Today's News

  • Diamond Drive on council's map

    Los Alamos County Council will discuss the Diamond Drive Project Tuesday, which many say has inconvenienced motorists and retailers.

    Because of short notice, only a limited amount of information was available, but one item staff promised to prepare before the meeting was a chronology of traffic control actions at the intersection of Diamond Drive and Arkansas. Also, in the staff report was a note that some key staff members would not be able to attend because they were in training out of state.

  • Airport Basin: 60-percent design phase approved

    The Airport Basin project now moves into the 60-percent phase following a nearly unanimous vote by county councilors during a special meeting Thursday in Council Chambers.

    Public Works Director Kyle Zimmerman walked council through the meeting.

    Zimmerman explained the changes and cost savings that have occurred since council approved the 30-percent design phase May 1, 2007. At that time, council approved the addition of Value Engineering Services to the scope of the project, which has facilitated the identification of efficiencies and savings potential.

  • Retailers sound desperate plea

    Phase 2 of the Diamond Drive Project is having a devasting impact on local businesses, say shopkeepers whose stores are directly impacted by the construction.

    “We are concerned and we are scared,” said Jackie Beebe, who, together with husband Leonard, owns Hilltop Shopping Center at 3801 Arkansas Ave.

    Ana Fukui and husband K Fukui, owners of Sushi Café, located in Suite G of the shopping center, said business is definitely down.

  • High risk meets high gain

    ALBUQUERQUE – Among the many high points of the 15th annual Technology Ventures Corporation’s (TVC) New Mexico Capital Equity Symposium was the keynote talk Thursday by Stuart Alsop.

    “Venture capitalism is about dreams done by people who are mostly insane,” he said. “Banks operate at about 2-4 percent profit; we’re expected to make ridiculous returns.”

  • 3M buys IMTEC

    3M Corp. of St. Paul, Minn., announced Thursday it had signed a definitive agreement to acquire IMTEC Corp. IMTEC is the dental implant and computer tomography company with which the Los Alamos engineering company HYTEC recently merged.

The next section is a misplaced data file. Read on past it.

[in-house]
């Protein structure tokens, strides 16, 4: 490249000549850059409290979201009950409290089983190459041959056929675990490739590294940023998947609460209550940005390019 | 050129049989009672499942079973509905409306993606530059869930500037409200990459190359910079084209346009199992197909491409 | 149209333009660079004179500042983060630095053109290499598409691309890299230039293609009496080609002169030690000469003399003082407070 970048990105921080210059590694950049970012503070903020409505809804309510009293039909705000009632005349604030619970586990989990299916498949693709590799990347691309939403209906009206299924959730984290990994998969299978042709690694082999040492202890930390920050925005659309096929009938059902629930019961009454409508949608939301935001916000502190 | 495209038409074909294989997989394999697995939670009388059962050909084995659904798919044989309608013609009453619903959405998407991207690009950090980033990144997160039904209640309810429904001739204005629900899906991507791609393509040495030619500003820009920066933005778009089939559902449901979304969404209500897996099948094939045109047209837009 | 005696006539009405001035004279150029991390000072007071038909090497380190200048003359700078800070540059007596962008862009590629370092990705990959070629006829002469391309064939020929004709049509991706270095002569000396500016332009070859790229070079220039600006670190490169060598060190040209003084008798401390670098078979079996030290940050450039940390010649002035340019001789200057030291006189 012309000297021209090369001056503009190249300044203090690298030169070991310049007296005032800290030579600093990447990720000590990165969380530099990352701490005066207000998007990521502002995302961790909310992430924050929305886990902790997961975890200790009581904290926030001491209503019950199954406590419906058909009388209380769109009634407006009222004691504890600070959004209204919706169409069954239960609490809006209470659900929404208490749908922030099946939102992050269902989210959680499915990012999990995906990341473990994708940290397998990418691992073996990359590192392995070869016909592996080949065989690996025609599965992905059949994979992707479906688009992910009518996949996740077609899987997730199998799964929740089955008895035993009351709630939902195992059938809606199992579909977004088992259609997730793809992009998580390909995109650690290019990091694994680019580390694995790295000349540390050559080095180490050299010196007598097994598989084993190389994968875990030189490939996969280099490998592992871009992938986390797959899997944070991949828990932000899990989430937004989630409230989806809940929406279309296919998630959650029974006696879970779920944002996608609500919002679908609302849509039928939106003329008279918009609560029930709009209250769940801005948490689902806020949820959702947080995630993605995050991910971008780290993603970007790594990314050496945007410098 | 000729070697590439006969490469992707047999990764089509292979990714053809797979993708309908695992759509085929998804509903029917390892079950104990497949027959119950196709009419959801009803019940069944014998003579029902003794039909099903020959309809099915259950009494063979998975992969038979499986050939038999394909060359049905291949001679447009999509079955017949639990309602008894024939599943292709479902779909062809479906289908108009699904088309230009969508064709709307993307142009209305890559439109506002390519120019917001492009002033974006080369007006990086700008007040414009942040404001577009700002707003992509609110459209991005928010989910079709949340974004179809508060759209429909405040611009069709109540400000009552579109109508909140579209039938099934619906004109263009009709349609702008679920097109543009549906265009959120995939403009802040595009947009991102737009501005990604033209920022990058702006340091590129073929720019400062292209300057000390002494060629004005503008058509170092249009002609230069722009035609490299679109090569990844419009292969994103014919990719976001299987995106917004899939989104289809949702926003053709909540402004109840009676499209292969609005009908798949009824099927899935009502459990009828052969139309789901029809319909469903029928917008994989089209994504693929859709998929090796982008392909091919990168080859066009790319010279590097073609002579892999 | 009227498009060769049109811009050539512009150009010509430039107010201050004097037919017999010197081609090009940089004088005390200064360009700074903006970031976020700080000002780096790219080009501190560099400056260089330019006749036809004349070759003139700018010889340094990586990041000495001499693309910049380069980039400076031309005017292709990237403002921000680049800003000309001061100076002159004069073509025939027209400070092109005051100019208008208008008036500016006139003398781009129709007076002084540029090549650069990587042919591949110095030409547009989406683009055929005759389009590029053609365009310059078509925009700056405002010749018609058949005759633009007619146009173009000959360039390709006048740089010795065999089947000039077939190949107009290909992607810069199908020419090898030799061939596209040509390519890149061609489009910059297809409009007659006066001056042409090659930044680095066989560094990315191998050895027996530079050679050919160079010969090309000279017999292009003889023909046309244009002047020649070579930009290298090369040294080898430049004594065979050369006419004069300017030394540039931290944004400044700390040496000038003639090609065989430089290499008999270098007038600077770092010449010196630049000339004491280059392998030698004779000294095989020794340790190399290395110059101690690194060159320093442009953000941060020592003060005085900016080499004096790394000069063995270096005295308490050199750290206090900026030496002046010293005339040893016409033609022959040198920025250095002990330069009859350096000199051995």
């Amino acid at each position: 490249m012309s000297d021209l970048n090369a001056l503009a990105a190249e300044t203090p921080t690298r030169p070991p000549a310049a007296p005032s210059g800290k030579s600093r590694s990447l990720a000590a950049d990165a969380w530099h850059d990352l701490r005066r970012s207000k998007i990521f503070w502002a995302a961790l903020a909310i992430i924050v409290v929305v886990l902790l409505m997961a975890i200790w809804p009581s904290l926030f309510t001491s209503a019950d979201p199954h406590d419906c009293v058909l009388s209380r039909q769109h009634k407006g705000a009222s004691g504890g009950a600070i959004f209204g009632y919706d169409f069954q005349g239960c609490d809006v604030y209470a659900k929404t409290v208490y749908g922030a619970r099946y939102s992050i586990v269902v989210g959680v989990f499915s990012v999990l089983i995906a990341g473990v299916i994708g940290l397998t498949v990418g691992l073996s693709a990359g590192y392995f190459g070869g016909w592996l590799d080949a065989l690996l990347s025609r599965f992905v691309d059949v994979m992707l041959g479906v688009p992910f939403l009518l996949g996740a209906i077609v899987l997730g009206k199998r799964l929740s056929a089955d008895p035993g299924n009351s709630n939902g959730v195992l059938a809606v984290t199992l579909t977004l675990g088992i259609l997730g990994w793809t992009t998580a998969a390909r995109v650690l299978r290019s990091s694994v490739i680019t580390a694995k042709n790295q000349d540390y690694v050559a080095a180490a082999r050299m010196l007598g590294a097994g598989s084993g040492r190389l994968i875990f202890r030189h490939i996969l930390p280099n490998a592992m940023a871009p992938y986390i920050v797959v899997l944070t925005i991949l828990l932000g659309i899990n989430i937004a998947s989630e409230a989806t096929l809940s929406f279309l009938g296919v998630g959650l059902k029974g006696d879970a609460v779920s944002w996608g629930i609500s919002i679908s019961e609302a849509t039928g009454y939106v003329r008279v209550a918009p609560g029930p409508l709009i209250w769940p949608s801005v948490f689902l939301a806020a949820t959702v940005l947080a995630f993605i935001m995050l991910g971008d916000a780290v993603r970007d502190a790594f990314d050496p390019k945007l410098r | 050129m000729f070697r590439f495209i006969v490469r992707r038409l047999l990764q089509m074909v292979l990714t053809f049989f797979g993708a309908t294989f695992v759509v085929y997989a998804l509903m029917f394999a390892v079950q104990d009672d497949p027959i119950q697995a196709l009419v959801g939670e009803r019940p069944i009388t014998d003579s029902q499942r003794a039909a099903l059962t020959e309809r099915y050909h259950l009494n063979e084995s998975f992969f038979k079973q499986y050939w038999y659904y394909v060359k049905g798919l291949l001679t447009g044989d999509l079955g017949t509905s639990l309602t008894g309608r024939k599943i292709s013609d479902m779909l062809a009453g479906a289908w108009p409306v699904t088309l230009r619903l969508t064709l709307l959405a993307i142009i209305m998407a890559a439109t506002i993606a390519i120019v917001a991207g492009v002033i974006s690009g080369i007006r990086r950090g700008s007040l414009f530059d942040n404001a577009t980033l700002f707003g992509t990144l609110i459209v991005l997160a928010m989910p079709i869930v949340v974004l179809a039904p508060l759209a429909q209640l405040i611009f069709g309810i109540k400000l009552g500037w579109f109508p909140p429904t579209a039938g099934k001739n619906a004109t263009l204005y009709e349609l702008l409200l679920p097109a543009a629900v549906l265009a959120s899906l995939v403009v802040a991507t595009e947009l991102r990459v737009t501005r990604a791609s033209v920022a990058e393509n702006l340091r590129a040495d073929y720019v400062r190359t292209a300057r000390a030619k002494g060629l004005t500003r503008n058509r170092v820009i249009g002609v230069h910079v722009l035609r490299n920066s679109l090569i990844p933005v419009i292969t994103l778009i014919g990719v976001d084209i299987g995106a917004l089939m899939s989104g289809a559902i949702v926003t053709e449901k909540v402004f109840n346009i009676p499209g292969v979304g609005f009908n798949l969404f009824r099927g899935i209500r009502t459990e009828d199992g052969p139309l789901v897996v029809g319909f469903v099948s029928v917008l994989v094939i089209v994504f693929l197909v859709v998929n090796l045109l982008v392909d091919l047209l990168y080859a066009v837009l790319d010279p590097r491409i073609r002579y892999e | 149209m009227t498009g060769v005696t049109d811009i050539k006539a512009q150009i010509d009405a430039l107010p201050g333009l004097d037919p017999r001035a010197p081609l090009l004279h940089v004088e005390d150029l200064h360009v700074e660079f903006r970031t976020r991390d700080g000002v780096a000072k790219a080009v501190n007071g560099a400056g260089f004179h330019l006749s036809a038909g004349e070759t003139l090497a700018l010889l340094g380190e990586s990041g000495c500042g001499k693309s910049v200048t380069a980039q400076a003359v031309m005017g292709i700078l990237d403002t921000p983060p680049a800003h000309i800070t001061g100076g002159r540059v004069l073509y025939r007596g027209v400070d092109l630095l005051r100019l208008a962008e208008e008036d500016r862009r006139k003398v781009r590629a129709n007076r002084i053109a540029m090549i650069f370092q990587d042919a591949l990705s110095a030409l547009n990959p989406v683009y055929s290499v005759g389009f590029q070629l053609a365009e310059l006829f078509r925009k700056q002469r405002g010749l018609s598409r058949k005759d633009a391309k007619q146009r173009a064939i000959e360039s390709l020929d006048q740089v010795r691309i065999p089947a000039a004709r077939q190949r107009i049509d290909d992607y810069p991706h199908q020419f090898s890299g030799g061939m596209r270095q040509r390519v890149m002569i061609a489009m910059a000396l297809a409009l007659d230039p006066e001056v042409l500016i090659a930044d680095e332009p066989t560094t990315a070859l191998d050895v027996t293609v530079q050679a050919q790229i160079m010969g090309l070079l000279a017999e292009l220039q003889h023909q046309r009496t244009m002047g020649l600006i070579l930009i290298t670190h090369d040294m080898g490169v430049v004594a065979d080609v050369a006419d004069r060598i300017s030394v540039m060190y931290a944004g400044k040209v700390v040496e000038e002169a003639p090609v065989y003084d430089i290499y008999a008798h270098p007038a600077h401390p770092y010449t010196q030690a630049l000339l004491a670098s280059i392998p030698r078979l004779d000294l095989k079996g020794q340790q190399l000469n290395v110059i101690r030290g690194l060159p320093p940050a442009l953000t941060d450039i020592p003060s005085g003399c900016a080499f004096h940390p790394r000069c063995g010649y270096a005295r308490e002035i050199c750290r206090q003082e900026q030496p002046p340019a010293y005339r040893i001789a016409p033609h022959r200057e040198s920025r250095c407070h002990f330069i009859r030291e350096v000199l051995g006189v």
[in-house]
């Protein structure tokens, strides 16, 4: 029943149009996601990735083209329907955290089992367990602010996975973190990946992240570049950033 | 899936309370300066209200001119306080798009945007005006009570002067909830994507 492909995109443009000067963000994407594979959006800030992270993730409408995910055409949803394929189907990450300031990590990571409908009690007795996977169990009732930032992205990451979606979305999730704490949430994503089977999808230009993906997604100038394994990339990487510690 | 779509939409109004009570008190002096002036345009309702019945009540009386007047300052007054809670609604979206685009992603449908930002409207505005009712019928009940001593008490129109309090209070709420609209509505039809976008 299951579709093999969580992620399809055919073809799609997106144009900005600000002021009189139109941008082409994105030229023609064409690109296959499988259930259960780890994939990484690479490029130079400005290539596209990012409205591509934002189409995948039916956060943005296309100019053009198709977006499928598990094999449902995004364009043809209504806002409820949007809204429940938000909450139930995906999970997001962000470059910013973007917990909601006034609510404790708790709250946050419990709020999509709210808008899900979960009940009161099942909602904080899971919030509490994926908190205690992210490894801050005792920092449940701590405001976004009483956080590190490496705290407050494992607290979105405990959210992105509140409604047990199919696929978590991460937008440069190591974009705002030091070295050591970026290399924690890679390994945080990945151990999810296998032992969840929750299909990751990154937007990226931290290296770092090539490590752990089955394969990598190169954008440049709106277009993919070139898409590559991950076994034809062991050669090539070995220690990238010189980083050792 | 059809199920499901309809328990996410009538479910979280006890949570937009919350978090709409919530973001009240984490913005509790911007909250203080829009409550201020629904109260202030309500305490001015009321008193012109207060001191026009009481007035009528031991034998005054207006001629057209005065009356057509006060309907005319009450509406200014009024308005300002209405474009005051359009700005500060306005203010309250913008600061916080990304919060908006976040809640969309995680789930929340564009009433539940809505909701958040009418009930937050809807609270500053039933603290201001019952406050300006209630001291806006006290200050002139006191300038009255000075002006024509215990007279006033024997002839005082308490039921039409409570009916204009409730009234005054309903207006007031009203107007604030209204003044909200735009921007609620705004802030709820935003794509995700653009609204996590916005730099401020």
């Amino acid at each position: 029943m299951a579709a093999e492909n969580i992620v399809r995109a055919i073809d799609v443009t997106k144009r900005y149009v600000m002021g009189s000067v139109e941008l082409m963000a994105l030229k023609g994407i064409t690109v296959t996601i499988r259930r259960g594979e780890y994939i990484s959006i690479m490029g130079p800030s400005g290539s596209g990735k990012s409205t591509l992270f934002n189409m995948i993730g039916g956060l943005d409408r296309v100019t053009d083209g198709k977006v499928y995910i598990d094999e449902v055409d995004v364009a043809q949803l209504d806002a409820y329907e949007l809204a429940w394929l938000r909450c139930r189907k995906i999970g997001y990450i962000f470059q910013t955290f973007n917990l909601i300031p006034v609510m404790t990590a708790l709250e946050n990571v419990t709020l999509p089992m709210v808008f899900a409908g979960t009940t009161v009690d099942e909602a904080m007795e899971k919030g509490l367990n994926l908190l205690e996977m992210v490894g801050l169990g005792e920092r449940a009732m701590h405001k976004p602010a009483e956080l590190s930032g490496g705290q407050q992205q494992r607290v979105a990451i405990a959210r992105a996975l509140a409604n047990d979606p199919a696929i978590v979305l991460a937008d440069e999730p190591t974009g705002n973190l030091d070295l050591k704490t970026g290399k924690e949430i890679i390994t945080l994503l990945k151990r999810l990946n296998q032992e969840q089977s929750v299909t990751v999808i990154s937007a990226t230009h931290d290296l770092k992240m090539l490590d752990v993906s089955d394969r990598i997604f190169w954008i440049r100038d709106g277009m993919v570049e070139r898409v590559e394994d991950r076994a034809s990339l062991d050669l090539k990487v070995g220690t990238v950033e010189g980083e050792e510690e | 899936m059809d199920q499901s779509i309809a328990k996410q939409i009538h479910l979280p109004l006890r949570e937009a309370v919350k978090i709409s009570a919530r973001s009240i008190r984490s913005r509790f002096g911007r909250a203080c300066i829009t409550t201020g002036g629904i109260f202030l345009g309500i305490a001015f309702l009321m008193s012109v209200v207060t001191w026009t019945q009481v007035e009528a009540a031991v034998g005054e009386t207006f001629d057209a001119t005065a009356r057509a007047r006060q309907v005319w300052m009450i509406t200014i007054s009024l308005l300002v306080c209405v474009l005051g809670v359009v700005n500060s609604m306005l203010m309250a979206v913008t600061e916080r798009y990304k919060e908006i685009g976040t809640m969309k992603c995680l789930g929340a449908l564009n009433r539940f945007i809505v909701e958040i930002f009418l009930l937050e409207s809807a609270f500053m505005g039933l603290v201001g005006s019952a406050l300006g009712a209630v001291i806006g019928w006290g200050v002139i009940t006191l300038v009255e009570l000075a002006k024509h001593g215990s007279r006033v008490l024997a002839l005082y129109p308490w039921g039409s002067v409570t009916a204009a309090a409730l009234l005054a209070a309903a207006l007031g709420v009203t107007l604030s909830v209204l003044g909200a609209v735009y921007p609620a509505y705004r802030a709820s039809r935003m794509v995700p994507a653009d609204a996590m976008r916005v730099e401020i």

The 3M announcement said the acquisition would give the company access to two of the fastest growing segments in the dental industry. 3M is one of the largest dental suppliers.

  • Register for Bethlehem and Trinity on the Hill VBS, day camp

    Join other children from age 3 years old to those entering third grade in fall 2008 for a fun-filled week of scientific adventure, “Discovering Jesus’ Miraculous Power” at Vacation Bible School.

  • Celebrating milestones

    It’s cleanup time for the Trinity on the Hill Episcopal Church congregation. However, it won’t be all work and no play; the graduates from elementary, middle and high schools will be honored during the 10:30 a.m. service Sunday.

    During the service, the Rev. Colin Kelly said the graduates stand up to be recognized and receive a gift. High school graduating seniors also tell what their plans are for after graduation.

  • Helping White Rock

    Last week, the county council met to discuss plans and proposals for White Rock.

    While that community needs assistance, care must be taken on just what is spent there. If the county thinks that just building buildings will bring in business, it does not understand economics.

    However, there is a word for us all to consider here, and it could really be the key to the White Rock discussion.

    And that word is Bandelier.

  • Off and On: Higher gas prices could mean more taxes

    State lawmakers are being warned that rising gasoline prices could aggravate financial problems confronting the state Department of Transportation and New Mexico’s highway system.

    The agency expects that as motorists cut back on their travel because of high gasoline prices, less money will flow to the state from New Mexico’s fuels taxes. Less fuel sold means less revenue to the state, based on per-gallon sold.

    And that is already happening.

  • N.M. to issue new drivers’ licenses

    Things will go a little differently next time you go to obtain or renew a driver license.

    In an effort to improve security for New Mexico’s 1.7 million holders of driver’s licenses and state-issued IDs, the Motor Vehicle Division (MVD) is completely overhauling its system. Licenses now offer 12 security features where they used to have four. And every license in the state will be created in one, centralized location.

    While this means a few changes for customers, it also means a far smaller risk of identity theft.